I'm sitting here at a church, with about eighty-plus other people who are playing poker, watching the Super Bowl, and eating chili from a chili contest. There's a lot of people here with major gas potential, and sitting amongst them is causing me some grief -- for no other reason than it's me, no ventilation required just yet -- so I'm removing myself from the furiosity to the foyer's waiting area. Maybe it will be quiet enough to do some reading and/or writing.
I am currently reading from a book I've recently mentioned before, Drop the Rock, which AF recommended (as do I, especially for people hitting Steps Six and Seven for the first time, or second, third, ah hell -- anytime). As I get settled into the chair, I opt to begin my blog now so I won't be up all night. As I type on my iPhone, I realize just how glad I am that I decided to step away from the party; there are simply too many people! But inside, a piece of me wishes I was able to stay put and just sit with everyone, "enjoying" all the people. It's that nervousness that I get, the overwhelming urge to run away from crowds; it spins me off and I get irritable, I can't pay attention to others, and my mind begins to go places I'd rather not mention at this time.
Damn character defects. If it's not one thing, it's another. Speaking of character defects...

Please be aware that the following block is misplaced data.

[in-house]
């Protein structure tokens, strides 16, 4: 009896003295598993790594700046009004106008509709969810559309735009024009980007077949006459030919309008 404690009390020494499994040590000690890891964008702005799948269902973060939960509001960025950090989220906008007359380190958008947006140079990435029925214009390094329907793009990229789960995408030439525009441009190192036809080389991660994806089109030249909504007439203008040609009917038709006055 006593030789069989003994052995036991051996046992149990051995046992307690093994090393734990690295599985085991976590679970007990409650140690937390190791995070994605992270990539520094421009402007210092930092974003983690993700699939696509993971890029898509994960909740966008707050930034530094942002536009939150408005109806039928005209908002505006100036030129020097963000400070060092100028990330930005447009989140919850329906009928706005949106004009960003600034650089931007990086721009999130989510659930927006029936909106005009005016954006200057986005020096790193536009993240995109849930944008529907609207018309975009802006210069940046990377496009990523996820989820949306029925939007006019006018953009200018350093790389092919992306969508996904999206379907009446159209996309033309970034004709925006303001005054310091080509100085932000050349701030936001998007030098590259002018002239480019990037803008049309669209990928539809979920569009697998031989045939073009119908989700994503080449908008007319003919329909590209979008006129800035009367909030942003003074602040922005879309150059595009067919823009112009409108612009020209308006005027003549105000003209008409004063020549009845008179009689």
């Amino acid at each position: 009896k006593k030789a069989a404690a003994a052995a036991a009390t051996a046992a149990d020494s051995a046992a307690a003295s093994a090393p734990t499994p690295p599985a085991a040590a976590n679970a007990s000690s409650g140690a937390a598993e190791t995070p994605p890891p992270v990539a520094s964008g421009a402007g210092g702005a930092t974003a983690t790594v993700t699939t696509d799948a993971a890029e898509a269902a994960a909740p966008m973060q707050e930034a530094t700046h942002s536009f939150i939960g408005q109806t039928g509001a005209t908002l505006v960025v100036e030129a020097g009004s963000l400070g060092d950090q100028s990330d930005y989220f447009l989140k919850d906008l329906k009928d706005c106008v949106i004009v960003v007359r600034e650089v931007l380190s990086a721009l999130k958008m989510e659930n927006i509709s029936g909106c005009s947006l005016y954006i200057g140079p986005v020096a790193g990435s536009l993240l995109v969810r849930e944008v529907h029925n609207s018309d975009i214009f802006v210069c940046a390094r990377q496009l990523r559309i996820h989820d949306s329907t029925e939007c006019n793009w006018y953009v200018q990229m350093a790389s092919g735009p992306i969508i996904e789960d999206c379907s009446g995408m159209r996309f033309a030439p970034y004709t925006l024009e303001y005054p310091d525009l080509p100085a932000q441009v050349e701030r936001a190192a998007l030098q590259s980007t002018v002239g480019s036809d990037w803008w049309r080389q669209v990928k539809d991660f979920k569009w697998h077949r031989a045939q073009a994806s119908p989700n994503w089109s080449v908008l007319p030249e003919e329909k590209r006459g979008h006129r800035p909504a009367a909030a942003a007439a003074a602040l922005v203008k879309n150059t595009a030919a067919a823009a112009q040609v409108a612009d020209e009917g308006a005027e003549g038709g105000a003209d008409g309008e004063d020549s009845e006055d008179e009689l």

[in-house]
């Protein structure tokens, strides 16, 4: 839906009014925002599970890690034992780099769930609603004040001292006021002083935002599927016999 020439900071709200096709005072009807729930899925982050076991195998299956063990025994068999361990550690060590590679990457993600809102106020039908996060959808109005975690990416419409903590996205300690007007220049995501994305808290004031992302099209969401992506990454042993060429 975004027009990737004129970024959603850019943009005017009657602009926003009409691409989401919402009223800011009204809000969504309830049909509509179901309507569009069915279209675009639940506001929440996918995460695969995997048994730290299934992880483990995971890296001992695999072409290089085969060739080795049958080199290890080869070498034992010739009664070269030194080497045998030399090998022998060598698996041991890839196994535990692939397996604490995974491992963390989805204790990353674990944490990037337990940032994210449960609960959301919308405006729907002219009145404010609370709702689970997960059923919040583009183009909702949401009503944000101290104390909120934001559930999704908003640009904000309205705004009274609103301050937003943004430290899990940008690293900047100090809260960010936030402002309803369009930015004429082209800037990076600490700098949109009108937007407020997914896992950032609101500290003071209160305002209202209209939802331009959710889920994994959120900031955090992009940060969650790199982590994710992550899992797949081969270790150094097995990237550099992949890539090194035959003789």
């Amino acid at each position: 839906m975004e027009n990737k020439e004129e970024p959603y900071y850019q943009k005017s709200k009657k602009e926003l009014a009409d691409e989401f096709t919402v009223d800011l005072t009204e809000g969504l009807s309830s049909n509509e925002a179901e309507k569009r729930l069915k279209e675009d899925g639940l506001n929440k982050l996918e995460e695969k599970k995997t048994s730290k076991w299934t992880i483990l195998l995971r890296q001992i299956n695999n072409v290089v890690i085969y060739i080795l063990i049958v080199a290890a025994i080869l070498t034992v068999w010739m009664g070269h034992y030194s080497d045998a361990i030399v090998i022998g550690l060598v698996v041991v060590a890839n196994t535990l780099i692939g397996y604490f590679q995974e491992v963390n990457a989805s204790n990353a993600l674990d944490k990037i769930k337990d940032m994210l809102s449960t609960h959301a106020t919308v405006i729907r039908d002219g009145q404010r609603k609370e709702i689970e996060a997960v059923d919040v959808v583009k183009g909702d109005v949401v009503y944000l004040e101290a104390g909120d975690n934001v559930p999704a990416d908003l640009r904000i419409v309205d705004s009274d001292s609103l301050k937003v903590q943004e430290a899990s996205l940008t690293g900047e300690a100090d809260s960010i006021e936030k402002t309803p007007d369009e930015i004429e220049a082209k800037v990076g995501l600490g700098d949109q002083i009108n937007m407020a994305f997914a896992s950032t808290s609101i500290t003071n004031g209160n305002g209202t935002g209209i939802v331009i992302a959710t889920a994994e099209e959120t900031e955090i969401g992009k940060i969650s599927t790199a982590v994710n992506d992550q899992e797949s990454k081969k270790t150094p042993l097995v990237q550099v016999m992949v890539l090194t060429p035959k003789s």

I'm on the chapter discussing Step Seven, and the removal of character defects; asking Him to "remove our shortcomings." It also touches on believing, trust & faith, asking (praying), contemplation, release, and meditation (listening). It discusses earnest and meaningful intent on the request, as well as our willingness to believe it.
It further explains accountability. Accountability for our own actions; the very things we do after we pray for the removal of said character defects, which is proceeded only by the action of deciding to be "entirely ready." But in order for the Creator to remove these defects, two things must happen:
- We have to be willing enough to ask
- We have to be trained to use the defect as an asset; or taught how to use an all-new asset.
Interestingly, in order for part one to be effective and part two to begin, we must stop practicing our old defect, and start practicing the asset, whether repurposed or new.
“God can’t help us remove our character defects if we keep practicing them.*”
This makes complete sense!
This is where we become accountable; to accept responsibility for our own actions, and stop doing what we want to change, and start doing what we want to change into.
I'm going to cut this blog really short so I can go back into that huge crowd of strangers, nervous or not, and I'm going to discontinuing practicing these isolation, irritability, and inattentiveness character defects, and begin practicing them as the assets I want so badly, wether repurposed or replaced.
Meanwhile, I'll be practicing a mindful-meditation technique taught by Thich Nhat Hanh and breathing in, "I have arrived," then breathing out, "I am home."
Let the training begin...
*Excerpt From: Bill P., Todd W. & Sara S. “Drop the Rock.” Hazelden, 2005.